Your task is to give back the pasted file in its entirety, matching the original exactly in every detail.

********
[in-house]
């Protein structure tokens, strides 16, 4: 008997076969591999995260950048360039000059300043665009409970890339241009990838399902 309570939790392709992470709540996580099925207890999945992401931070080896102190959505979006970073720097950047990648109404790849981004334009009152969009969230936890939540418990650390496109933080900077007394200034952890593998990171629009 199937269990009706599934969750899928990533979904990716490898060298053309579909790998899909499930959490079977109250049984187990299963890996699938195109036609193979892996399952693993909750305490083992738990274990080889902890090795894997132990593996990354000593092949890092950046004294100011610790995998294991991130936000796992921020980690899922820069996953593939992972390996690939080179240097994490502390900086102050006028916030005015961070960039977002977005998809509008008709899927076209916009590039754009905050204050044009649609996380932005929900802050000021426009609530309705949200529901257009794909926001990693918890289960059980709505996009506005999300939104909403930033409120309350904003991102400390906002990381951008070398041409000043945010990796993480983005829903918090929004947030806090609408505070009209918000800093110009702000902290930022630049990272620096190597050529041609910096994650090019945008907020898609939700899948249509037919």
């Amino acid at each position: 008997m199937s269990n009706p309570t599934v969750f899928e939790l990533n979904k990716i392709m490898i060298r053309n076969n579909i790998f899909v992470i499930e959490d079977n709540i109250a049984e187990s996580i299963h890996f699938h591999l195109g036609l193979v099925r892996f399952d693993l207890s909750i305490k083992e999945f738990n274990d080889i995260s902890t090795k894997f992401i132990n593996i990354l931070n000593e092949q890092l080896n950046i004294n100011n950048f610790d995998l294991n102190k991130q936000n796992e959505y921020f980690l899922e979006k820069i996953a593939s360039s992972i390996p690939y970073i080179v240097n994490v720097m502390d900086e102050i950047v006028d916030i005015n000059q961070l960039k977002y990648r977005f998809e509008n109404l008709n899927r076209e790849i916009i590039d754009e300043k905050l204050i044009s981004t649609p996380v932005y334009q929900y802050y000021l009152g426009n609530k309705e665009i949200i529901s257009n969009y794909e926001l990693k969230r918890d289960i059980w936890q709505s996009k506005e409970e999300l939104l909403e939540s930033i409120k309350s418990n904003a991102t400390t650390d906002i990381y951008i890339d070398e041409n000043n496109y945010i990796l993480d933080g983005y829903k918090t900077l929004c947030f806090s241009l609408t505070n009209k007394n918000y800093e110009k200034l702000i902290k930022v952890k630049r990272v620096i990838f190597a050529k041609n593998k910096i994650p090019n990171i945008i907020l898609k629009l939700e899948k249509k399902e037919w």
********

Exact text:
[in-house]
């Protein structure tokens, strides 16, 4: 008997076969591999995260950048360039000059300043665009409970890339241009990838399902 309570939790392709992470709540996580099925207890999945992401931070080896102190959505979006970073720097950047990648109404790849981004334009009152969009969230936890939540418990650390496109933080900077007394200034952890593998990171629009 199937269990009706599934969750899928990533979904990716490898060298053309579909790998899909499930959490079977109250049984187990299963890996699938195109036609193979892996399952693993909750305490083992738990274990080889902890090795894997132990593996990354000593092949890092950046004294100011610790995998294991991130936000796992921020980690899922820069996953593939992972390996690939080179240097994490502390900086102050006028916030005015961070960039977002977005998809509008008709899927076209916009590039754009905050204050044009649609996380932005929900802050000021426009609530309705949200529901257009794909926001990693918890289960059980709505996009506005999300939104909403930033409120309350904003991102400390906002990381951008070398041409000043945010990796993480983005829903918090929004947030806090609408505070009209918000800093110009702000902290930022630049990272620096190597050529041609910096994650090019945008907020898609939700899948249509037919």
């Amino acid at each position: 008997m199937s269990n009706p309570t599934v969750f899928e939790l990533n979904k990716i392709m490898i060298r053309n076969n579909i790998f899909v992470i499930e959490d079977n709540i109250a049984e187990s996580i299963h890996f699938h591999l195109g036609l193979v099925r892996f399952d693993l207890s909750i305490k083992e999945f738990n274990d080889i995260s902890t090795k894997f992401i132990n593996i990354l931070n000593e092949q890092l080896n950046i004294n100011n950048f610790d995998l294991n102190k991130q936000n796992e959505y921020f980690l899922e979006k820069i996953a593939s360039s992972i390996p690939y970073i080179v240097n994490v720097m502390d900086e102050i950047v006028d916030i005015n000059q961070l960039k977002y990648r977005f998809e509008n109404l008709n899927r076209e790849i916009i590039d754009e300043k905050l204050i044009s981004t649609p996380v932005y334009q929900y802050y000021l009152g426009n609530k309705e665009i949200i529901s257009n969009y794909e926001l990693k969230r918890d289960i059980w936890q709505s996009k506005e409970e999300l939104l909403e939540s930033i409120k309350s418990n904003a991102t400390t650390d906002i990381y951008i890339d070398e041409n000043n496109y945010i990796l993480d933080g983005y829903k918090t900077l929004c947030f806090s241009l609408t505070n009209k007394n918000y800093e110009k200034l702000i902290k930022v952890k630049r990272v620096i990838f190597a050529k041609n593998k910096i994650p090019n990171i945008i907020l898609k629009l939700e899948k249509k399902e037919w």